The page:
By Richard Thomas
Among even casual U.S. whiskey fans, the role of Indiana’s MGP Distillery as the principal supplier of America’s stock whiskey is widely known. Indeed, the 95% rye, 5% malted barley Rye whiskey made at MGP has become so prevalent (in brands such as Bulleit, George Dickel, Redemption, Templeton, James E. Pepper and more) on bar and store shelves that some observers bemoan that consumers now assume that all Ryes should taste like MGP’s version.
Less well known is another major source for Rye, this one across the northern border in the Canadian province of Alberta. Found in Canada’s third-largest city, Calgary, Alberta Distillers has supplied stocks of aged 100% rye whiskeys to a handful of American brands.
MGP In The Great White North
Alberta Distillers opened in 1946, making it the oldest distillery in Western Canada. The distillery is currently owned by Beam Suntory, and makes vodka as well as whisky.
Like Americans and unlike the Irish and Scots, the Canadian whisky industry relies on a handful of grains, including corn, wheat, malted barley and rye. However, a major distinction between the Canadians and American is that where the Americans put these grains together in a common mash bill and cook, ferment and distill them together, the Canadians make whiskies relying on a single grain, and then blend these one-grain whiskies together.
It’s useful to think of these mono-grain whiskies as colors in a painter’s pallet, made with a specific purpose in mind, and with the blender bringing them together to achieve a desired result. MGP’s 95% rye stock is actually a very similar whiskey, since it was originally developed by the now defunct Seagram’s to use as a flavoring component in other whiskeys. Seagram’s was, of course, a Canadian company.
As a result, a company like Alberta Distillers is sitting on a substantial supply of 100% rye. Another similarity to MGP is how the plant principally supplies stock to other brands, with most of the whisky it makes leaving in tankers rather than bottles. Although Alberta Premium 100% Rye Whisky, Alberta Springs, Alberta Premium Dark Horse, Tangle Ridge and Windsor Canadian Whiskies are all made in Calgary by Alberta Distillers, most of what they make does not end up being used for these brands.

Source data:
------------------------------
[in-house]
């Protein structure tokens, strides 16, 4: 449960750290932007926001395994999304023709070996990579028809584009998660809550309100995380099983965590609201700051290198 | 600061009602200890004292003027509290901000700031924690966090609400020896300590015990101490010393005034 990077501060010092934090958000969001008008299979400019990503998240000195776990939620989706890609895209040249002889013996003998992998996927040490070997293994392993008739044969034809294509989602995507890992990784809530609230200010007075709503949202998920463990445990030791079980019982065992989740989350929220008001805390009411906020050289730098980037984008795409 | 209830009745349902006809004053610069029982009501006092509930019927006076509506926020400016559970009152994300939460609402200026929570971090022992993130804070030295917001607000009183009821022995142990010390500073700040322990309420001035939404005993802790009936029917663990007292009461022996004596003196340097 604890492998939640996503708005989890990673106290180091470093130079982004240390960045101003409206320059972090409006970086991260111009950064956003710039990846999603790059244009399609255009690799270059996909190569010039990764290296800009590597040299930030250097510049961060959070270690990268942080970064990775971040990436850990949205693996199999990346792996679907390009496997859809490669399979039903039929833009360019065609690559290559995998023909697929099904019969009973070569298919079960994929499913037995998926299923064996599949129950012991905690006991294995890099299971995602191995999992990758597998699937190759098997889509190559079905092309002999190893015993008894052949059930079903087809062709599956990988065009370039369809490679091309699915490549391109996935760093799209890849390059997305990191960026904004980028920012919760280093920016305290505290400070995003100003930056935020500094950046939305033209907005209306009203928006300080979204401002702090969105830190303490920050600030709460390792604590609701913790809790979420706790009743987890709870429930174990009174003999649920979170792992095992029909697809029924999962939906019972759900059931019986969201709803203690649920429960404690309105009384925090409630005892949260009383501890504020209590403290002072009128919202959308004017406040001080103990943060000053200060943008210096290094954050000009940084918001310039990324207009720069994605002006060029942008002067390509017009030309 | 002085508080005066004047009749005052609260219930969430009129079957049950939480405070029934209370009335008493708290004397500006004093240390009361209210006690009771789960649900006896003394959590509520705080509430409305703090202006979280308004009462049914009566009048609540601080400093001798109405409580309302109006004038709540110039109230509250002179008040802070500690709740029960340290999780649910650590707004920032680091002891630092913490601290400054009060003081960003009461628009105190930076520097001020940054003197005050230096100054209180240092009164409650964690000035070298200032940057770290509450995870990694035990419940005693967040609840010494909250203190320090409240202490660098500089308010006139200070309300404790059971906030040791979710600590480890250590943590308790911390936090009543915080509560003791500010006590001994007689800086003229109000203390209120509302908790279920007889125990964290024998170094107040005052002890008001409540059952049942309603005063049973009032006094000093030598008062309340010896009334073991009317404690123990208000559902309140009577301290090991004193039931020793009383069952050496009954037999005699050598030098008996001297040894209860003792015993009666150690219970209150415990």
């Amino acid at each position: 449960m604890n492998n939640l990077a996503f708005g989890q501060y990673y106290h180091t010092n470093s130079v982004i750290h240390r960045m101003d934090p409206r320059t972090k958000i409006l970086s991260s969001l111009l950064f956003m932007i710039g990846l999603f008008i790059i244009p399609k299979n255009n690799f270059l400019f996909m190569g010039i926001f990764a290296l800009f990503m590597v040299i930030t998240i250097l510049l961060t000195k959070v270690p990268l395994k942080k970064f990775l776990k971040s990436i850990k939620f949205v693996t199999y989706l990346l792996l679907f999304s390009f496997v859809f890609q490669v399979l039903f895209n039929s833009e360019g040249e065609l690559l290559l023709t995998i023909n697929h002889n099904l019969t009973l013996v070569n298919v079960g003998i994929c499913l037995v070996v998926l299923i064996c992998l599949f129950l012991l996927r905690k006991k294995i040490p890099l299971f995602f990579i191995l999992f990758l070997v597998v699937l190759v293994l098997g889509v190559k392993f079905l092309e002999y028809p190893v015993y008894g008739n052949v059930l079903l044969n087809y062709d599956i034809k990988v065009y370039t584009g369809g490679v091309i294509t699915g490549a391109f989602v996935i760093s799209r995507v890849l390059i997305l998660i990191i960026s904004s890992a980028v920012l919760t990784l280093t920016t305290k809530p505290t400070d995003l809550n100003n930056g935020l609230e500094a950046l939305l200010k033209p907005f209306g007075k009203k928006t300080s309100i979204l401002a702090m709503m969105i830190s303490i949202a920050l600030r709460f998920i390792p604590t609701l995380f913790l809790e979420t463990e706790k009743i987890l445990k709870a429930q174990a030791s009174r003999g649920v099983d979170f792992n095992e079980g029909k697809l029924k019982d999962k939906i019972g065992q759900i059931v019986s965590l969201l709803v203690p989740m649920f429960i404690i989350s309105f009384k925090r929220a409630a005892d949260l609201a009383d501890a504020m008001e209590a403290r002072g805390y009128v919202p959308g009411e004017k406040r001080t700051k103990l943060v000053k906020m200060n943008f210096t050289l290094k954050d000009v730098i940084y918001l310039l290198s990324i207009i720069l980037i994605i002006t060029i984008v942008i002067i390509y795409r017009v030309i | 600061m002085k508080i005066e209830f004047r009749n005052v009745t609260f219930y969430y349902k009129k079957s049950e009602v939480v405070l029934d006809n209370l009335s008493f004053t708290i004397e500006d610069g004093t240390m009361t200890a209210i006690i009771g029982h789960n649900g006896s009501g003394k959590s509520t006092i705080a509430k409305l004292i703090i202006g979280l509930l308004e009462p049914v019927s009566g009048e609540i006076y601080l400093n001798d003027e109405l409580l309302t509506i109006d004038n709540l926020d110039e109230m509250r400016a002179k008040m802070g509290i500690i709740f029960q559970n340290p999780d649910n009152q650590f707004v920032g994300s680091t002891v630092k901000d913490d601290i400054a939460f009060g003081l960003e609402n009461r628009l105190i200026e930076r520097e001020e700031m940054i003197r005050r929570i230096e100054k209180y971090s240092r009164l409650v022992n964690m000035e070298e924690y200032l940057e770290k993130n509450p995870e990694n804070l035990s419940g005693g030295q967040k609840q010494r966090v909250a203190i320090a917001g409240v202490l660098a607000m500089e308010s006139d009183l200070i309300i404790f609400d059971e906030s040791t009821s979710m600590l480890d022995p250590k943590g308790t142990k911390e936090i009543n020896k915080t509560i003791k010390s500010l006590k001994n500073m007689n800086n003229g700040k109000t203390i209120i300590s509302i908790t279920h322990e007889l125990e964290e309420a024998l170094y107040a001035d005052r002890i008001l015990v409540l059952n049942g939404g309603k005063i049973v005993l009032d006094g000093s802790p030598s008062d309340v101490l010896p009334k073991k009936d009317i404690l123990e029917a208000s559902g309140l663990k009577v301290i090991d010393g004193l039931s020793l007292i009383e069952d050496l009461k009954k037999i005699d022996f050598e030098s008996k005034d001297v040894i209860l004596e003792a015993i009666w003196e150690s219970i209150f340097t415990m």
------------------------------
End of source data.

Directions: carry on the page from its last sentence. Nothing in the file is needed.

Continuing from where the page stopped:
The best known American brand sourced through Alberta Distillers is WhistlePig. Some of the Vermont bottler-turned-distiller’s releases have instead come from MGP and their ubiquitous 95% rye whiskey, but the WhistlePig’s flagship 10 Year Old, 100 proof 100% Rye is an Alberta Distillers product.
Another very similar whiskey is bottled by Sonoma County’s 35 Maple Street, Masterson’s Rye. Just like WhistlePig, it is also a 10 year old based on Alberta Distillers 100% rye stock. The main differences are that Masterson’s is bottled at 90 proof, and WhistlePig’s stocks of Alberta whisky are at least partly aged on the WhistlePig farm in Vermont. Climate is an important factor in maturation, and spending just a few years in another location can make a noticeable different in the flavor.
Jefferson’s 10 Year Old Rye is also very likely sourced from Alberta. The bottled bears the appropriate labeling denoting Jefferson’s as a Canadian import, and while the source has never been formally confirmed, Calgary really is the only source in North America for aged 100% rye whisky.
The Lock, Stock & Barrel 13 and 16 year old whiskeys are also Alberta Distillers 100% rye whiskies. Hochstadter’s vatted Rye whiskey is a blend of whiskeys from a variety of sources, including Alberta. Both of these are products of New York’s Cooper Spirits. Another company making blends that use Alberta’s stock rye is Bender’s Whiskey in California.
As we’ve seen, Alberta Distillers has a prominent place among the Rye whiskeys available to American consumers. Indeed, these whiskeys are very prominent among the premium Ryes above the $60 price point. These Alberta-based brands might not occupy as much shelf space as the MGP-based Ryes, but they definitely occupy a substantial and high profile niche.